- Cooler: A cooler keeps your food and drinks cold. Hard-sided models work best, and you can supplement with ice.
- Water bottles and hydration packs: Bring plenty of water and ways to transport and drink it. Hydration packs with bladders are convenient for hiking and activities away from camp.
- Camp chairs – Portable chairs provide comfortable seating around the fire or at your site.
- Headlamps, lanterns – Illumination at night when you don’t want to run the car. Battery-powered or rechargeable models are best.
- First aid kit – A basic kit with bandages, medicines, ointments, etc. to treat minor injuries and ailments.
- Multi-tool or pocket knife – Helpful for minor repairs, cutting rope, opening packages, etc.
- Sun protection – Such as hats, sunglasses, sun shirts, and sunscreen
- Insect repellent – Keep bugs away from your campsite.
- Extra blankets – For added comfort and staying warm at night.
Choosing a Car Camping Vehicle
When car camping, your vehicle acts as your basecamp and transports all of your camping gear to the site. When selecting a vehicle, consider these factors:
- Type of vehicle – SUVs, crossovers, mini-vans, hatchbacks, station wagons, and pickup trucks all work well for car camping and have good cargo space. Sedans can work but are more limited on space.
- Gas mileage – Look at the MPG rating if you’ll be driving far. Crossovers and mini-vans can balance cargo room and efficiency.
- Ground clearance – If driving on rougher dirt roads, higher ground clearance helps.
- AWD/4WD – Useful if you’ll be on unpaved, muddy roads, but not always necessary.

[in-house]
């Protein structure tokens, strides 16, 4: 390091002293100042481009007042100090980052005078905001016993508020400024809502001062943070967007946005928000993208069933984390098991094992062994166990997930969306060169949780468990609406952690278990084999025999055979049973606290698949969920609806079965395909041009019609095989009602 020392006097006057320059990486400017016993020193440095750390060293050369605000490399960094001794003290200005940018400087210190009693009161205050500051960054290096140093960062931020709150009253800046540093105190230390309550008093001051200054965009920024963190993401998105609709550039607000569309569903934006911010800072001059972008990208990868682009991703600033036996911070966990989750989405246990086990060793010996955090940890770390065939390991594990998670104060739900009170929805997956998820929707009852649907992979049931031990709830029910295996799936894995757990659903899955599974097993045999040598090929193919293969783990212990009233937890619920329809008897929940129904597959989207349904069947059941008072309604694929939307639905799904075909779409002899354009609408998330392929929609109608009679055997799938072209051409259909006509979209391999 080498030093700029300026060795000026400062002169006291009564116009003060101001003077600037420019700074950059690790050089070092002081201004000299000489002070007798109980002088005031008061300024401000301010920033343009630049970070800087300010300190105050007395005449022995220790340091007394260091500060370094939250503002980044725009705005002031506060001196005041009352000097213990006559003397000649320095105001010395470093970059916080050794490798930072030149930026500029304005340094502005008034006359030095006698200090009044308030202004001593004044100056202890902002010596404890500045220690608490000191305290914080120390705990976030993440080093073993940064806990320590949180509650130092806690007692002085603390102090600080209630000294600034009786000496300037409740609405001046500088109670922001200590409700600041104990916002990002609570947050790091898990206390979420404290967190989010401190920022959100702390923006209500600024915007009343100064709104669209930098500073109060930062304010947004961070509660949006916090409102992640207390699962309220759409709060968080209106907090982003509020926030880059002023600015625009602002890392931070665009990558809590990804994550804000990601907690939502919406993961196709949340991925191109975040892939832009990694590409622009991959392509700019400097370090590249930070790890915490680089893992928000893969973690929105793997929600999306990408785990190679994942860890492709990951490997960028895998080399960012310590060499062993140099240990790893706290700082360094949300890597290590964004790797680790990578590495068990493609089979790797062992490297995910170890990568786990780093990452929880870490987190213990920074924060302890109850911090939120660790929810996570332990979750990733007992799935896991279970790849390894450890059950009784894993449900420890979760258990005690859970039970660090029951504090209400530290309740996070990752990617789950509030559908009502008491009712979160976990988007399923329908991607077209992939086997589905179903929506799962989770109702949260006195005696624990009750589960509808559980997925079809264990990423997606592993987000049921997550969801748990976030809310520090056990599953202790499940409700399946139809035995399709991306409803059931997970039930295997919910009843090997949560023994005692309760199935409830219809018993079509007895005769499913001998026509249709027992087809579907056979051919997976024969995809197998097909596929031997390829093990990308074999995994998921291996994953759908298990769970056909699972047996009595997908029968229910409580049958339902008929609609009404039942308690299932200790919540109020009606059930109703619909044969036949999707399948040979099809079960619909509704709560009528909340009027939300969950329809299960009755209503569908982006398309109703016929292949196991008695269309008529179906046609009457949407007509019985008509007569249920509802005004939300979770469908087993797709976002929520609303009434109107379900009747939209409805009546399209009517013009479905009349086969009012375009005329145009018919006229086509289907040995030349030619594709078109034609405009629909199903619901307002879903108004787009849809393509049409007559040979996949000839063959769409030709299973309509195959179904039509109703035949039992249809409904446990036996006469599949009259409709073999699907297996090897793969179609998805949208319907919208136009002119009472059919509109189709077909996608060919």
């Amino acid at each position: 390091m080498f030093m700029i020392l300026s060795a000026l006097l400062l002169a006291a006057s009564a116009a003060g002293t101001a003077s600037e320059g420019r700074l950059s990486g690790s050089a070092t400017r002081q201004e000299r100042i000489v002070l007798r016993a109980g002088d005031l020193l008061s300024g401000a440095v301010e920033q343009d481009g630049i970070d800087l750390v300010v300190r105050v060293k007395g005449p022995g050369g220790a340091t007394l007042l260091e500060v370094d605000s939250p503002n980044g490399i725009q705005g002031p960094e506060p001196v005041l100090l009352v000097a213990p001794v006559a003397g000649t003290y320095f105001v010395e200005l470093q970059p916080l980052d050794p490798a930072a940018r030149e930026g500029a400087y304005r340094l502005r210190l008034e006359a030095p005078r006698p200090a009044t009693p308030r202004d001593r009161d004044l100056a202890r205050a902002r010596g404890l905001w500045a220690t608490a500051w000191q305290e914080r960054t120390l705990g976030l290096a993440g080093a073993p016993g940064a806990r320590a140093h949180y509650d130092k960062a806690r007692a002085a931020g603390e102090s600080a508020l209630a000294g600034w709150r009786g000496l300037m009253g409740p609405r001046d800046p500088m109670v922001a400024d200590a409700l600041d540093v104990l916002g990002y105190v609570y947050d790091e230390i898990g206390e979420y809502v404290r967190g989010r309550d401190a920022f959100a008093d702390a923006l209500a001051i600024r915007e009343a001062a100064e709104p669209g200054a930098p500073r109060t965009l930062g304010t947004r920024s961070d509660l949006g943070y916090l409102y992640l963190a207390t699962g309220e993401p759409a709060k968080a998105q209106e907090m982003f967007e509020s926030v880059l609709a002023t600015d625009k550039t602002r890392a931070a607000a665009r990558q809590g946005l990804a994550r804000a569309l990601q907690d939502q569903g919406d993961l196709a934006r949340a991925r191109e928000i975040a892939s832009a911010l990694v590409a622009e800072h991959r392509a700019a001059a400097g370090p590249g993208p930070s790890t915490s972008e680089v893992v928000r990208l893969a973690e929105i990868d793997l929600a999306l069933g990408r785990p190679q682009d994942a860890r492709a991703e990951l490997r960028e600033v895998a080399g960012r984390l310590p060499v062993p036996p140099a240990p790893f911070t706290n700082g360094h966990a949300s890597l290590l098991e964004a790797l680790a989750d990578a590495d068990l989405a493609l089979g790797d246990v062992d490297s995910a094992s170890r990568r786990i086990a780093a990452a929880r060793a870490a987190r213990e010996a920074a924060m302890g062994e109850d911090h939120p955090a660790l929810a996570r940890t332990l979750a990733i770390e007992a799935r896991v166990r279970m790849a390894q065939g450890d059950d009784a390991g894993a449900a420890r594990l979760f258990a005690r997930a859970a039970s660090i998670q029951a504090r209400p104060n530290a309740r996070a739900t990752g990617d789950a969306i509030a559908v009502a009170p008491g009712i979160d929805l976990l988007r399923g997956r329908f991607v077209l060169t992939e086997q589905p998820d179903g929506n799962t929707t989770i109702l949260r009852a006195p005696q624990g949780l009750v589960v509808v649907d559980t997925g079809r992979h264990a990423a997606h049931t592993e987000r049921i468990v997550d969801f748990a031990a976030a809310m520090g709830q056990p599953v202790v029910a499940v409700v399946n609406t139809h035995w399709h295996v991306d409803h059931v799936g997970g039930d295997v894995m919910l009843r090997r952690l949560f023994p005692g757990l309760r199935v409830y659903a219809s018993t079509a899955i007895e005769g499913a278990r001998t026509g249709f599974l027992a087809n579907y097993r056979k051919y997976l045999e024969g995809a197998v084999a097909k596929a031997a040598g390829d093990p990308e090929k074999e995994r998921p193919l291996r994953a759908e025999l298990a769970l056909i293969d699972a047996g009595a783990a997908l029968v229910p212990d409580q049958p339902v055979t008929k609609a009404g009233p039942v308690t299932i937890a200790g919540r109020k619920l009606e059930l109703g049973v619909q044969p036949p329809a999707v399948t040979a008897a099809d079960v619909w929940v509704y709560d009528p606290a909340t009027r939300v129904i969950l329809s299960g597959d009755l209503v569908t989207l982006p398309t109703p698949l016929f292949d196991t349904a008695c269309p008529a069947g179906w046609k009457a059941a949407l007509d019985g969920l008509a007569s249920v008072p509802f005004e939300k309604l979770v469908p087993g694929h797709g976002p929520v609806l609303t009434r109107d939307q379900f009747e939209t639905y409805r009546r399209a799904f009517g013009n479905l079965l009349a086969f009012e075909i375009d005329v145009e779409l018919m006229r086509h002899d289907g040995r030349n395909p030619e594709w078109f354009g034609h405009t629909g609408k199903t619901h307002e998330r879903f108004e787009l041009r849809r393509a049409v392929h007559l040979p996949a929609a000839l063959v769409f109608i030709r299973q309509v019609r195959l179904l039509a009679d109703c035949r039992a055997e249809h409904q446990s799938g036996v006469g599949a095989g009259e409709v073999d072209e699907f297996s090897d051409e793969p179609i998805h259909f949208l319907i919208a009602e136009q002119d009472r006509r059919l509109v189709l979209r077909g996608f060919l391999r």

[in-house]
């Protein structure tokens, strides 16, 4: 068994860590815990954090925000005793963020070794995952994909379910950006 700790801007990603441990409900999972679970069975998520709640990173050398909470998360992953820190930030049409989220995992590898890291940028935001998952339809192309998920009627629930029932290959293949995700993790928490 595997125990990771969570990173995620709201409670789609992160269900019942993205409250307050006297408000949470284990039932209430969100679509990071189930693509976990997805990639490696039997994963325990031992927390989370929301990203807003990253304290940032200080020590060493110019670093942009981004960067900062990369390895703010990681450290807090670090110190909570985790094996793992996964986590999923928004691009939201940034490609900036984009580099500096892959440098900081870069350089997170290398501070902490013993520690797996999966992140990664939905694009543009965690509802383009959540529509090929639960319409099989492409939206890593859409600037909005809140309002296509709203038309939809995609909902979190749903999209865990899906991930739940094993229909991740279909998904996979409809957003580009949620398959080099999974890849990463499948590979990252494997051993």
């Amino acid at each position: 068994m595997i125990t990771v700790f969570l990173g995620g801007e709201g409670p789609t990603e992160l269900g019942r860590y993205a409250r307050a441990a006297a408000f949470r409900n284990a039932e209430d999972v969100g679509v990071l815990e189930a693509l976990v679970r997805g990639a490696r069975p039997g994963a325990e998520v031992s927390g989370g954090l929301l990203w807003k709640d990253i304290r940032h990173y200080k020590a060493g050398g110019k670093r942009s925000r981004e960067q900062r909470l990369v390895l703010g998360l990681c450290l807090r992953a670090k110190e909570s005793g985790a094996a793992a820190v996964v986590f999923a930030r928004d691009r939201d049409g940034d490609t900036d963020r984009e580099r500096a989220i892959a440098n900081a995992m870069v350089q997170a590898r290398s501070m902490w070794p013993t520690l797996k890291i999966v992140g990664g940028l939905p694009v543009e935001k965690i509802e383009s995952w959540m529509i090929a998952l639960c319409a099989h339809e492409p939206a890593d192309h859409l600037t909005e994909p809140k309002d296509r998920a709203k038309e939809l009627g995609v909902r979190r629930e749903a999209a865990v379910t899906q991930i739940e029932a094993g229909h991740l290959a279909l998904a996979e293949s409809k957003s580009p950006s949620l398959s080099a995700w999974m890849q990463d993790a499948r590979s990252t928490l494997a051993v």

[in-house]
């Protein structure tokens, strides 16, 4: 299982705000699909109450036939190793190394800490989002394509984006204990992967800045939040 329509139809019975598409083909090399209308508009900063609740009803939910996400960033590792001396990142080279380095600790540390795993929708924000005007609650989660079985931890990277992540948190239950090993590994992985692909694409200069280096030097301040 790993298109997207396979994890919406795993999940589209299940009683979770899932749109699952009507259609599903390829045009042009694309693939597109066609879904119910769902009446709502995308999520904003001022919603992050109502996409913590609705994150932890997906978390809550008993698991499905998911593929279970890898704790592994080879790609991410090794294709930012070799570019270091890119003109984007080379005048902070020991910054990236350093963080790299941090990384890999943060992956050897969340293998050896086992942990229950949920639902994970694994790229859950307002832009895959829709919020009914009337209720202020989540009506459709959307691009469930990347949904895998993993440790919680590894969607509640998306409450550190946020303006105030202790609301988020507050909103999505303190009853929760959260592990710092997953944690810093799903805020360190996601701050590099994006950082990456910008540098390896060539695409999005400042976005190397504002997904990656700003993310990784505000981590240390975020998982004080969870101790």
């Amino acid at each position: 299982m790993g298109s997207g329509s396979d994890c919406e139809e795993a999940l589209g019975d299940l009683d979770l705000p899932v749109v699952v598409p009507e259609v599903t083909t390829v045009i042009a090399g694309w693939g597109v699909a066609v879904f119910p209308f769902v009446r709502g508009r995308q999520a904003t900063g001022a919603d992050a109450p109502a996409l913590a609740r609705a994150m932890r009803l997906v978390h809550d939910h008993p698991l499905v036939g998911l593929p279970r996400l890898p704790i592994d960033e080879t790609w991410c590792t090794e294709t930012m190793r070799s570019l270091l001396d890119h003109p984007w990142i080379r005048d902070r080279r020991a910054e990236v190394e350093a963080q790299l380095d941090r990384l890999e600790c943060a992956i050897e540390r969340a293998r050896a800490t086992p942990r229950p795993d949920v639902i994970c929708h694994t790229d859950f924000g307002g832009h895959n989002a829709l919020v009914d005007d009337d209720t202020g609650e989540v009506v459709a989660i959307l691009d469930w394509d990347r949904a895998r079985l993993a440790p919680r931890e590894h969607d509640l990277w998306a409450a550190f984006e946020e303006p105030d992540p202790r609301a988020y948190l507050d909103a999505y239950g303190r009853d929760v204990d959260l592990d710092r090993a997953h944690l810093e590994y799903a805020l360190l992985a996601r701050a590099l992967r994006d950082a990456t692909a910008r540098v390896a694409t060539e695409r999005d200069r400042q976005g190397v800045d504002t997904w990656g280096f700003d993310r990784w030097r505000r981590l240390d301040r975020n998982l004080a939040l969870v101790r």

- Roof racks – Adding roof racks, cargo bins, or rooftop tents can expand your storage.
- Size of group – Make sure to pick a vehicle that has enough room for all your passengers and gear.
No matter what you choose, picking any car with adequate cargo space will work!
Finding a Car Camping Location
There are many places you can go car camping, including:
- National and state parks: These parks have drive-in campgrounds specifically designated for car camping with well-developed sites and amenities. Reservations are often required.
- Public lands: Public lands like national forests and BLM land have free dispersed camping where you can camp outside of designated campgrounds if you’re okay with minimal facilities.
- Private campgrounds: Privately owned campground parks are found across the country and range from rustic to luxury glamping sites with pools, stores, and activities.
- Free camping: Options like staying in parking lots overnight or at highway truck stops and rest areas Check municipal codes first.
- Backcountry – If your vehicle has higher ground clearance, you can look for forest service roads and 4×4 trails that access backcountry campsites. Dispersed camping along these rough roads is an option.
No matter where you go, always research camping regulations, required permits, and where camping is allowed before choosing a spot to camp. Practice Leave No Trace ethics when car camping on public lands.
Safety Tips for Car Camping
Exercise some additional safety precautions when car camping: